Featured content represents the best that Wikipedia has to offer. These are the articles, pictures, and other contributions that showcase the polished result of the collaborative efforts that drive Wikipedia. All featured content undergoes a thorough review process to ensure that it meets the highest standards, and can serve as the best example of our end goals.

It would be well worth projecting the main Wikipedia page in class now and then for a look or looking at he main page of some of the sister projects, perhaps the word of the day or species of the week.

On twitter Martin posted a couple of other resources: Ten Ways Educators Can Use Wikipedia & the Education Brochures both of which look like they are worth exploring.

You can get some idea of how interesting the rest of the day and conference were from the #eduwiki tweets, I used Martian Hawsksey’s tools to create an archive and an exploratory view.

At the end of this month the EduWiki Conference 2014 (Wikimedia UK ) comes to Edinburgh. I posted a couple of weeks ago about the TeachMeet we are trying to organise in the evening TeachMeet EduWiki, but there is another opportunity for some CPD.

On Friday Afternoon (31st OCT) at 2pm there is a workshop: Wiki*edia Projects in Schools (for students under 18) the organisers have kindly offered teacher the chance to attend this session without signing up and paying for the conference.

The Conference is at Edinburgh First’s St Leonard Hall (University of Edinburgh). Teachers who show up at the reception will be directed to the appropriate workshop.

I know that some East Coast & other Local Authorities have timetables where pupils are off on Friday afternoon this might be an opportunity to find out more about Wikipedia and how it can be used in school.

Most of the conference, and wikipedia educational direction, has, up to now, been directed at HE. I think there is a lot we can gain in primary and secondary education from a deeper understanding of wikipedia. It would be great to see folk come along to either the afternoon or to the TeachMeet and start a dialog between school and wikipedia.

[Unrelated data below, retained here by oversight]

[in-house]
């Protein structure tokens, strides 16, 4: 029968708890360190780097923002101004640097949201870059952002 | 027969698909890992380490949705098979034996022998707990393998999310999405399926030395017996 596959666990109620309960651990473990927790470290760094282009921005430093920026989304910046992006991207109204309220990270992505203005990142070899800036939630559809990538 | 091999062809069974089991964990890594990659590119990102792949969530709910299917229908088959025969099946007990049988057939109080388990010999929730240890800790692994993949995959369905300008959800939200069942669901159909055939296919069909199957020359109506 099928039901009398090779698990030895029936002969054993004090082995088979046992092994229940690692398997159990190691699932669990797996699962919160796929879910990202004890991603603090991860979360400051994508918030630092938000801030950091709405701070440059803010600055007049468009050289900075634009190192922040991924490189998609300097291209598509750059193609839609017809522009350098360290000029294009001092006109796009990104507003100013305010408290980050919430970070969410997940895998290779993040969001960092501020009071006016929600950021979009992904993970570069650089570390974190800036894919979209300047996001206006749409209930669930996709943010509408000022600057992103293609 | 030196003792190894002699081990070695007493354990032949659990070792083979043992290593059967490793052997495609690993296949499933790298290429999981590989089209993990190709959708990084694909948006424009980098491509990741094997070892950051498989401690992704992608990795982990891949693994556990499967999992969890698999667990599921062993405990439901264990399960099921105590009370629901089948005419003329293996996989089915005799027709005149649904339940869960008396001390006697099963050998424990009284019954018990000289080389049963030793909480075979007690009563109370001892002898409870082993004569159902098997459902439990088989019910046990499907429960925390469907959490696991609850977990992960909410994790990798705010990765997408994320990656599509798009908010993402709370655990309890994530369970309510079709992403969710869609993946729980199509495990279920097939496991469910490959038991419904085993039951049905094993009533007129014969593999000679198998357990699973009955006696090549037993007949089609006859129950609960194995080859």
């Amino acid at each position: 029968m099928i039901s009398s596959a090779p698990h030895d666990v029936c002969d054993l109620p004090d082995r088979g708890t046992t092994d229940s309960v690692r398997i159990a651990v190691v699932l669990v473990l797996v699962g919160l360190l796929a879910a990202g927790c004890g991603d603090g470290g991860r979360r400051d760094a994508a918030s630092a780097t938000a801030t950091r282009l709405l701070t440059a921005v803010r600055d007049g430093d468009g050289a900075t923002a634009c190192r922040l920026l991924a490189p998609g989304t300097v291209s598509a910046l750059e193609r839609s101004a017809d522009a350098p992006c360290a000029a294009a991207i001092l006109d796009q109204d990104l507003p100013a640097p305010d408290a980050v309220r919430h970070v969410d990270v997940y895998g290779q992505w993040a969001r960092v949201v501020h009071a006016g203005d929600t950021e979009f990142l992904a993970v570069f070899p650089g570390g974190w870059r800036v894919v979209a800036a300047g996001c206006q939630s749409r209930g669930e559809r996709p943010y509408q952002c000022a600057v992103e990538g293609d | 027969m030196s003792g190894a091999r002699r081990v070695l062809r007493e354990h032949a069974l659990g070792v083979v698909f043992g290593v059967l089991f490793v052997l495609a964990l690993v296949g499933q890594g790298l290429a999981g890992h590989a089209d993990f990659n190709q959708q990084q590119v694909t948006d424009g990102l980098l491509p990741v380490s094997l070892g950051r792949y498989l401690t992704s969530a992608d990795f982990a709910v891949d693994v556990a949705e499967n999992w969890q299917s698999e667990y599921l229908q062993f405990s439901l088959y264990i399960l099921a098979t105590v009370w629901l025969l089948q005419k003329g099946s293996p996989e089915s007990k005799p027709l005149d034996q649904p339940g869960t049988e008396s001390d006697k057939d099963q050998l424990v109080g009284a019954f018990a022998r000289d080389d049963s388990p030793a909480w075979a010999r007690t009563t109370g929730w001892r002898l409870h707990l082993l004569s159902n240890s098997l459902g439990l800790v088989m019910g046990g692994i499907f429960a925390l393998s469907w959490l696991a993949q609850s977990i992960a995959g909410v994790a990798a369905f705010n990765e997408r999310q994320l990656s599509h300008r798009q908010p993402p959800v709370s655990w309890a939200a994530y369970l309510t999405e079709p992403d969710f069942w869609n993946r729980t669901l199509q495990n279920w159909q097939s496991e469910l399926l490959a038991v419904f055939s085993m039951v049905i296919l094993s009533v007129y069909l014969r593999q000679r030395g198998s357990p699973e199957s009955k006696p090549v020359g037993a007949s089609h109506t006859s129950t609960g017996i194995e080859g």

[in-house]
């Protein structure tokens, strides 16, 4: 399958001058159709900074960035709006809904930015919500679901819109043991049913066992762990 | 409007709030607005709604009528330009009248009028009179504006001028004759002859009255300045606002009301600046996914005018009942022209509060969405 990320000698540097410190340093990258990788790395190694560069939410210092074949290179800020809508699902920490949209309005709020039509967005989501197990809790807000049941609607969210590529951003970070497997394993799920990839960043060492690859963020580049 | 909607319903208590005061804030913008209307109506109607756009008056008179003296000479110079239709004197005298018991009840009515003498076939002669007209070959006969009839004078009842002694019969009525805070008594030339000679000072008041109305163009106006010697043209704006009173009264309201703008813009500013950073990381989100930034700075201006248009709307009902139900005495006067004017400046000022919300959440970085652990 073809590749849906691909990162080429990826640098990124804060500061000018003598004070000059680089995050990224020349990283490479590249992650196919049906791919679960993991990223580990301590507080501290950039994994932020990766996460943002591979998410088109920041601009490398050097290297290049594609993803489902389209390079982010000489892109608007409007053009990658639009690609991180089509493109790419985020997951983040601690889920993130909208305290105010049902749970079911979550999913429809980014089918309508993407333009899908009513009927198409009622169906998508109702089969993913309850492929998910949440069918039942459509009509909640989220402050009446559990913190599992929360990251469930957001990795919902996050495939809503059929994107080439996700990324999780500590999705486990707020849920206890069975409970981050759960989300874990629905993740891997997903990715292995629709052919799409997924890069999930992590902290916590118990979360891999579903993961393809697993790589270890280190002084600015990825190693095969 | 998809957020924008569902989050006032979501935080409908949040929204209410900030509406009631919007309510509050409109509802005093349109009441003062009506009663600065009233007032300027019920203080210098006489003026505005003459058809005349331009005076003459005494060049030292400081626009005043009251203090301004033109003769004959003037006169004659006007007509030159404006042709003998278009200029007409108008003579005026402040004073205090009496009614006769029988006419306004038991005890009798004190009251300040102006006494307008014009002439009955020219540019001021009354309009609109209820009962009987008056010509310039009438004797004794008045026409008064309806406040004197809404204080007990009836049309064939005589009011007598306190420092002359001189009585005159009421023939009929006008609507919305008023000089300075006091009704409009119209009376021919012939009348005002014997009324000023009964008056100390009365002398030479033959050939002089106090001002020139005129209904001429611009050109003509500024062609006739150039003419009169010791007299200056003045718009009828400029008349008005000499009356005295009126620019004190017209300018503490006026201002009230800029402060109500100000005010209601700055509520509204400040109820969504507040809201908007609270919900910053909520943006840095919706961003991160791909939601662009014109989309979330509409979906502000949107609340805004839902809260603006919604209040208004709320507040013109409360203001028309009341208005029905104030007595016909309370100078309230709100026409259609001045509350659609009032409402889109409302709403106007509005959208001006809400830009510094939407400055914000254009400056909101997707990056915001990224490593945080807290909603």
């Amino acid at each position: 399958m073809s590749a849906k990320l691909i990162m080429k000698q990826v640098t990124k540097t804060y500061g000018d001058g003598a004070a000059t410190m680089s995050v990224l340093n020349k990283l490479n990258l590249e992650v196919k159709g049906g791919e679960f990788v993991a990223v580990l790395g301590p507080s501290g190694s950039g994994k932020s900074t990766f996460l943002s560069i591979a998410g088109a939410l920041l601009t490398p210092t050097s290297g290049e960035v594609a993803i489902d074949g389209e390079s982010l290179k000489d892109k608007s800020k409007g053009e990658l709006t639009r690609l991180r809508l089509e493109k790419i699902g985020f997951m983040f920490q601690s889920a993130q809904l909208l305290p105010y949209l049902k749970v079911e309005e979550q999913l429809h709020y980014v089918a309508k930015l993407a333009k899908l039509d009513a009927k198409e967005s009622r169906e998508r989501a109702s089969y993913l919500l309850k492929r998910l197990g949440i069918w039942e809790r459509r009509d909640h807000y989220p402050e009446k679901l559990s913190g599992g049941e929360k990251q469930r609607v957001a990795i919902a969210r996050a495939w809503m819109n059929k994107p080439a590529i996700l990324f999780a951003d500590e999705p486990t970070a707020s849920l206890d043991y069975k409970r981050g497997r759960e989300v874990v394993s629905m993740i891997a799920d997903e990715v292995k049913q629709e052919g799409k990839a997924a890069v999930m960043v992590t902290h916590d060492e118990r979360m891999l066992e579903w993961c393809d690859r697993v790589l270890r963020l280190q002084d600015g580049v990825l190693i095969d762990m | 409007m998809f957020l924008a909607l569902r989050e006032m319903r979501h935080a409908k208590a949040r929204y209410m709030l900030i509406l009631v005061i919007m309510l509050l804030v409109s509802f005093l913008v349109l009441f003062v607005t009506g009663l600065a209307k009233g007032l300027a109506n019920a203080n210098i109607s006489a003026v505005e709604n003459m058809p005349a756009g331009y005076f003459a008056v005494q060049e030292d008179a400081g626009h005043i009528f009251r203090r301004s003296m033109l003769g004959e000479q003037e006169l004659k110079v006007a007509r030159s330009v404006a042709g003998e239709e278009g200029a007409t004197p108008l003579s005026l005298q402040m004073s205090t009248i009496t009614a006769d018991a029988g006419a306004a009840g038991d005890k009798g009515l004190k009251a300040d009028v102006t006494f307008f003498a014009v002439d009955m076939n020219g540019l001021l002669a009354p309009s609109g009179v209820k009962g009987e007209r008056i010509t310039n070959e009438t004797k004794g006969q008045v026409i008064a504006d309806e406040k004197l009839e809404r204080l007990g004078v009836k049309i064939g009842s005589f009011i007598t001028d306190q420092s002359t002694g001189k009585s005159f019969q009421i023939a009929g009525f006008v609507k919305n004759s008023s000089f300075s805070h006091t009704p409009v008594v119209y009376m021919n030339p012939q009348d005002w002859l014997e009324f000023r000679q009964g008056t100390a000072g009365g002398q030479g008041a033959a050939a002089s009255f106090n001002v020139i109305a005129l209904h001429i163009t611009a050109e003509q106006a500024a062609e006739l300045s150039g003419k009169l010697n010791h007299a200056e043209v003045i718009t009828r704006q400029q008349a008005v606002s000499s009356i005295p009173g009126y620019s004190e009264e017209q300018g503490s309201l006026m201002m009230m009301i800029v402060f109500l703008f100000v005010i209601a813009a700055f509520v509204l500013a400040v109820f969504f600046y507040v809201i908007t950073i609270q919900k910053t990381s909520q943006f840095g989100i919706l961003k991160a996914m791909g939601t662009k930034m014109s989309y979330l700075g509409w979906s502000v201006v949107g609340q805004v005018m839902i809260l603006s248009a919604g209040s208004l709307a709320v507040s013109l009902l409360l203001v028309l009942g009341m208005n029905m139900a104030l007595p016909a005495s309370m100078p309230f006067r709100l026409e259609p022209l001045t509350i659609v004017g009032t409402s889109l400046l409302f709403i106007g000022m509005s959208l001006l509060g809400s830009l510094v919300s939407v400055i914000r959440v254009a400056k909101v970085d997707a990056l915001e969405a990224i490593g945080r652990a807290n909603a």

As a taster tomorrow evening (Wed 15/10/14) on Radio Edutalk 8:00pm Ally Crockford Wikimedian in Residence at the National Museum of Scotland.


The EduWiki Conference 2014 (Wikimedia UK ) conference in in Edinburgh this year. I’ve been along to a few wikimedia meetings recently and we are arranging a TeachMeet to run along side the conference.

The Conference and Wikimedia/Wikipedia’s educational focus is very much aimed at higher education. We hope that this might be a way to increase engagement between wikipedians and primary and secondary educators.

I’d hope that both Wikimedians and local teachers will sign up to share at the teachmeet. This would give wikipedians an insight into the activities and needs of classroom practitioners and give those practitioners ideas for using wikipedia in learning.

The venue will be in Edinburgh, probably around the Edinburgh University starting at 7pm.

Round Table, lesson design?

One idea I’ve though of would be to use the round table to flesh out learning experiences for using wikipedia. A mixed group of teachers and wikimendians could probably get quite a bit done in 20 minutes.

Sign up here TeachMeet / TeachMeetEduWiki.